In a broken nest, there are few whole eggs.
– Chinese proverb
In a broken nest, there are few whole eggs.
In a broken nest, there are few whole eggs.
– Chinese proverb
I’ve been hearing from a lot of stay-at-home moms, and sharing some of their letters with you. I got this one from a woman who is not a mother, but who has strong feelings about those who stay at home with their kids:
My grandmother was a homemaker. My mother was divorced, and raised us without our “sperm donor” father, because she chose to leave an abuser. She worked at a company at night, so that she could walk us to school and help with homework (I didn’t realize the magnitude of this when I was young, but I surely do now).
I’m over 40 now, and don’t have any children, and I work full-time. However, with every job that I’ve ever taken, I’ve always known in the back of my mind that it would never be a “career,” because I would eventually leave to be a stay-at-home mom. So, I had to come up with something that I could do to generate income and stay at home: writing.
I haven’t quite pursued my writing “career” yet. I watch pregnant women around my office leave, have their babies, and come back. Some of them are married, and some not. Either way, I am dumbfounded that they would not rather be at home all day with the baby.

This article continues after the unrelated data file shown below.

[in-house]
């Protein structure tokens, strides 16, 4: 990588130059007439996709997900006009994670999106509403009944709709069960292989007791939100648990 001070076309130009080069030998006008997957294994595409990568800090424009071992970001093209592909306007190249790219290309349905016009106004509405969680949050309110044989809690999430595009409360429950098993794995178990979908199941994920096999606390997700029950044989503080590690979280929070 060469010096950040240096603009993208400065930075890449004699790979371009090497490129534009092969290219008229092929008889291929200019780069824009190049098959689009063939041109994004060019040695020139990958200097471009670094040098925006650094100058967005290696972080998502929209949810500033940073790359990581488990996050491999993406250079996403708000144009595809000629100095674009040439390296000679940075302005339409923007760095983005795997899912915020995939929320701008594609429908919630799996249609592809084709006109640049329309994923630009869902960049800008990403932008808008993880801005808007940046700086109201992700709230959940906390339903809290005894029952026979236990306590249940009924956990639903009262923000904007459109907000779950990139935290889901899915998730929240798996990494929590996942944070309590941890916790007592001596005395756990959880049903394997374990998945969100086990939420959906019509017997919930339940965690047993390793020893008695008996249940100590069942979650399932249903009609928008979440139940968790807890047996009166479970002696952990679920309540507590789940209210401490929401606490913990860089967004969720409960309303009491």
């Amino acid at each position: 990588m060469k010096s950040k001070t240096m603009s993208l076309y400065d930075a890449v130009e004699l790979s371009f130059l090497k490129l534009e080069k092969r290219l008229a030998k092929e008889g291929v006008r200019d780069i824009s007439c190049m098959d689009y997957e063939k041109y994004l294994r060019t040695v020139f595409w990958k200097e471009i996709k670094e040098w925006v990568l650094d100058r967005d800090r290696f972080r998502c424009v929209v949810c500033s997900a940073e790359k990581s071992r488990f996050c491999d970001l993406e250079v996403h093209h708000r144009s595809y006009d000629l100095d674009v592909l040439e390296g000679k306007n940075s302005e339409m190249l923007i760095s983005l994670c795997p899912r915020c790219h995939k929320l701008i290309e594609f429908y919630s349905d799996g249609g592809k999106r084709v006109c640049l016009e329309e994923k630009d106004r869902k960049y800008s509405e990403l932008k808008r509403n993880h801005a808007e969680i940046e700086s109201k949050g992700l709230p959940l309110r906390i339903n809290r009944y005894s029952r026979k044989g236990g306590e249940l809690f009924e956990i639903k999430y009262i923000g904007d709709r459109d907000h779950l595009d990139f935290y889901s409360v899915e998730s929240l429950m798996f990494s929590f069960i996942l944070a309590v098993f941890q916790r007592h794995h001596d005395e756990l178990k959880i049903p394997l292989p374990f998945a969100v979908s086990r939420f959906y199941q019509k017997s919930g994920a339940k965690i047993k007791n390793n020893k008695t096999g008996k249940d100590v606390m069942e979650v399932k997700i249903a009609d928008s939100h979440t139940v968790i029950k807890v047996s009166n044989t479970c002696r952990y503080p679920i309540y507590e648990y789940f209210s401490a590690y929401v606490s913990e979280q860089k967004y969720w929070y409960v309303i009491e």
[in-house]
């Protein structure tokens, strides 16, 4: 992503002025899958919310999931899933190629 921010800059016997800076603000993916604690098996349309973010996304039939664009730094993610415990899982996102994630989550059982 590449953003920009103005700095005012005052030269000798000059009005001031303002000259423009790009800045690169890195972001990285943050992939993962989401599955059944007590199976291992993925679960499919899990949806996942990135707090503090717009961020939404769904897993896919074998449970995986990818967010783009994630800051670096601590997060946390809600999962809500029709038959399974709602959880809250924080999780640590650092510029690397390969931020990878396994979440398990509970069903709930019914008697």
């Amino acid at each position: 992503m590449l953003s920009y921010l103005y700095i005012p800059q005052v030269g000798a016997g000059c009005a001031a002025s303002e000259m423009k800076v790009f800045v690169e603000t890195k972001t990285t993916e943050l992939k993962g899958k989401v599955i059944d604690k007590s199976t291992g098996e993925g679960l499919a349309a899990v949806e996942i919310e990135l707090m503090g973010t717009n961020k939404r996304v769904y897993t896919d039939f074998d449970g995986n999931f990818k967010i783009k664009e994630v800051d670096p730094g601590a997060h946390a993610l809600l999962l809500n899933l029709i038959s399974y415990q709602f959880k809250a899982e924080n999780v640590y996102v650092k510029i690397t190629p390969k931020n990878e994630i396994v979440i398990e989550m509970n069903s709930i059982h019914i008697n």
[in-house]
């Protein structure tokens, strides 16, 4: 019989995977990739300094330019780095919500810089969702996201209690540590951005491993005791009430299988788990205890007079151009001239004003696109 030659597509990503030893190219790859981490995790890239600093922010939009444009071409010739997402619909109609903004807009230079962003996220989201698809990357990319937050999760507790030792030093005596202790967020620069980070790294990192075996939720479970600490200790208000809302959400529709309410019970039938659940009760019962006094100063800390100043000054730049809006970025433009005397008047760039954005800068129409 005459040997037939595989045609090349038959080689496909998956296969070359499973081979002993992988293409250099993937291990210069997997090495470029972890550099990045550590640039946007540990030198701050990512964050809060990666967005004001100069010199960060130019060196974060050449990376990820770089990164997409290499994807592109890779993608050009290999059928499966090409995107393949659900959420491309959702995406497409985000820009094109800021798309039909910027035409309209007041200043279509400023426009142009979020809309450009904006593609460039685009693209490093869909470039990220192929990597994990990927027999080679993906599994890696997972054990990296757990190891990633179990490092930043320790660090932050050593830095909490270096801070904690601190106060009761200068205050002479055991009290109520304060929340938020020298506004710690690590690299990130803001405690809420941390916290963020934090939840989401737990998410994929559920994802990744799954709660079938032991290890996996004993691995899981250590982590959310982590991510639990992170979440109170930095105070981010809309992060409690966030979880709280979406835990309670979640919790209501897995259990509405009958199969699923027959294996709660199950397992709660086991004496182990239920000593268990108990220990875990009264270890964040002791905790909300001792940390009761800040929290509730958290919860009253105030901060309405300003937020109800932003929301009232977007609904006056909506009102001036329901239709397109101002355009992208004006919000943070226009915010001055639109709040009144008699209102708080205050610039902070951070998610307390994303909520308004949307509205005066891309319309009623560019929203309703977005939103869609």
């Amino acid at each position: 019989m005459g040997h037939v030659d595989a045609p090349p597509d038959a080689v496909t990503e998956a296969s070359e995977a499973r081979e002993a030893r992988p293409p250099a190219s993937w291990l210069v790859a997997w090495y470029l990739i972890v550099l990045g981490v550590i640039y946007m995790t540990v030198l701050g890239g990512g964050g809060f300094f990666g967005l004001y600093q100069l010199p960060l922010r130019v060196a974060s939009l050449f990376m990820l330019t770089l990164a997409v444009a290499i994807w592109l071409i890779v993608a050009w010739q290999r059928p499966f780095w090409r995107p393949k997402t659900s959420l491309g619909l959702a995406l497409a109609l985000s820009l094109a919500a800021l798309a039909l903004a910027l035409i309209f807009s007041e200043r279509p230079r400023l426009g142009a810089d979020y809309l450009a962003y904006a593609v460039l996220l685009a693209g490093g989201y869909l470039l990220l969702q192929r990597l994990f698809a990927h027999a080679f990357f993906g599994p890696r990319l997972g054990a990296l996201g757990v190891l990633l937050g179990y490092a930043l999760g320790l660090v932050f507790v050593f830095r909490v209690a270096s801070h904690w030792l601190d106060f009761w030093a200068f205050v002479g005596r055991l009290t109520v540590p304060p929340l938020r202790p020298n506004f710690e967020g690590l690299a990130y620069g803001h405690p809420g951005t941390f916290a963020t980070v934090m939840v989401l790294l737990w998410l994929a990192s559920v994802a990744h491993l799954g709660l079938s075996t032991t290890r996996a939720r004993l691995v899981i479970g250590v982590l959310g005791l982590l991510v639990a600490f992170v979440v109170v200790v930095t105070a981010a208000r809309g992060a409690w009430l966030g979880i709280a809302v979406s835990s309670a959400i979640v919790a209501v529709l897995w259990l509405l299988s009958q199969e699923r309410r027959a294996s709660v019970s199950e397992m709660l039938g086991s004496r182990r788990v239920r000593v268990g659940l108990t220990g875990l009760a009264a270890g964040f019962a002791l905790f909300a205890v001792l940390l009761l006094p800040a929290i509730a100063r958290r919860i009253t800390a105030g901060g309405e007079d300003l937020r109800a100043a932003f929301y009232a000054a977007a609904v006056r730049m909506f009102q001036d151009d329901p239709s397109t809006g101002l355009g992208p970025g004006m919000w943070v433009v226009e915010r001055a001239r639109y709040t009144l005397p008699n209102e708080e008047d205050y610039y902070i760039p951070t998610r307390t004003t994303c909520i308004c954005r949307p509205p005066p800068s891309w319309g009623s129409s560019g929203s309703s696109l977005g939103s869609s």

I never wanted to have children as a single woman without a husband. First, because I didn’t want to have to do everything by myself. As it is now, I hate taking out my own trash, and wished that I had a husband who didn’t mind taking on that chore! And second, because each parent’s role is important. They both matter and make a great contribution. It’s what all children want: a mommy and a daddy who are together and care about each other. So, as I get older and my biological clock “explodes,” I’ve never been tempted to do it alone, i.e., just have a baby because that’s what I want.
Maybe one day, I’ll have a MAN who loves to call me his “girlfriend.” In the meantime, I’m slowly coming to terms with the fact that I’ll miss that joy of being able to stay at home with my baby and welcoming my husband home at the end of a hard day at work to provide for us.
After posting a blog last Thursday (9/11/08) about “shame,” I got this response from a reader: